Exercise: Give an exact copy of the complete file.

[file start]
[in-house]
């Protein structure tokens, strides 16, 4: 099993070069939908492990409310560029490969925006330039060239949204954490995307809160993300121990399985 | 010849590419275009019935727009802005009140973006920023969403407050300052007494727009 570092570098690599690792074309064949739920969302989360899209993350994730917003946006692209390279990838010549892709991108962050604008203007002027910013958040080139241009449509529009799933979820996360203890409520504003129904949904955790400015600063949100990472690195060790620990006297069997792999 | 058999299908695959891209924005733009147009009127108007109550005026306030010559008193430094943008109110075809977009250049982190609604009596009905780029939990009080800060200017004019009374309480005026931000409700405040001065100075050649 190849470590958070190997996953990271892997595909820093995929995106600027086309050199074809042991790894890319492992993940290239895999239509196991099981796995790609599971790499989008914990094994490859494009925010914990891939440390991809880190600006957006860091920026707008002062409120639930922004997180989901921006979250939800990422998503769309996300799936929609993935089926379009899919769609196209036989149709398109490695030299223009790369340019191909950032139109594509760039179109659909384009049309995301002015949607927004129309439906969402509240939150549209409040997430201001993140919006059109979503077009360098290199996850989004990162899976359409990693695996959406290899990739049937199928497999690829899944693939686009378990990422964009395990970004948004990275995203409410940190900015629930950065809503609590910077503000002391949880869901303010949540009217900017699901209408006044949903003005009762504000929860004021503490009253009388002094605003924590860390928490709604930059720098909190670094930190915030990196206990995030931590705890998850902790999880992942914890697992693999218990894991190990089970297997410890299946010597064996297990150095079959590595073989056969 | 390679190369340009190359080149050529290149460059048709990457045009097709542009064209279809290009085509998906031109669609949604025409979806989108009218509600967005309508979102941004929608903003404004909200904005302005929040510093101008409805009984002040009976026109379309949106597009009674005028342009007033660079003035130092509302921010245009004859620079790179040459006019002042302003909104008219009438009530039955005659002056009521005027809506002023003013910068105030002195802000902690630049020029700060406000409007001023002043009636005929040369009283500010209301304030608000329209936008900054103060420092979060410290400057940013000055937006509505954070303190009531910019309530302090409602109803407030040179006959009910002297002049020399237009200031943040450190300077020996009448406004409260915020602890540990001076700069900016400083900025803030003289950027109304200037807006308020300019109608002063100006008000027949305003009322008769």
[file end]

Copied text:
[in-house]
């Protein structure tokens, strides 16, 4: 099993070069939908492990409310560029490969925006330039060239949204954490995307809160993300121990399985 | 010849590419275009019935727009802005009140973006920023969403407050300052007494727009 570092570098690599690792074309064949739920969302989360899209993350994730917003946006692209390279990838010549892709991108962050604008203007002027910013958040080139241009449509529009799933979820996360203890409520504003129904949904955790400015600063949100990472690195060790620990006297069997792999 | 058999299908695959891209924005733009147009009127108007109550005026306030010559008193430094943008109110075809977009250049982190609604009596009905780029939990009080800060200017004019009374309480005026931000409700405040001065100075050649 190849470590958070190997996953990271892997595909820093995929995106600027086309050199074809042991790894890319492992993940290239895999239509196991099981796995790609599971790499989008914990094994490859494009925010914990891939440390991809880190600006957006860091920026707008002062409120639930922004997180989901921006979250939800990422998503769309996300799936929609993935089926379009899919769609196209036989149709398109490695030299223009790369340019191909950032139109594509760039179109659909384009049309995301002015949607927004129309439906969402509240939150549209409040997430201001993140919006059109979503077009360098290199996850989004990162899976359409990693695996959406290899990739049937199928497999690829899944693939686009378990990422964009395990970004948004990275995203409410940190900015629930950065809503609590910077503000002391949880869901303010949540009217900017699901209408006044949903003005009762504000929860004021503490009253009388002094605003924590860390928490709604930059720098909190670094930190915030990196206990995030931590705890998850902790999880992942914890697992693999218990894991190990089970297997410890299946010597064996297990150095079959590595073989056969 | 390679190369340009190359080149050529290149460059048709990457045009097709542009064209279809290009085509998906031109669609949604025409979806989108009218509600967005309508979102941004929608903003404004909200904005302005929040510093101008409805009984002040009976026109379309949106597009009674005028342009007033660079003035130092509302921010245009004859620079790179040459006019002042302003909104008219009438009530039955005659002056009521005027809506002023003013910068105030002195802000902690630049020029700060406000409007001023002043009636005929040369009283500010209301304030608000329209936008900054103060420092979060410290400057940013000055937006509505954070303190009531910019309530302090409602109803407030040179006959009910002297002049020399237009200031943040450190300077020996009448406004409260915020602890540990001076700069900016400083900025803030003289950027109304200037807006308020300019109608002063100006008000027949305003009322008769």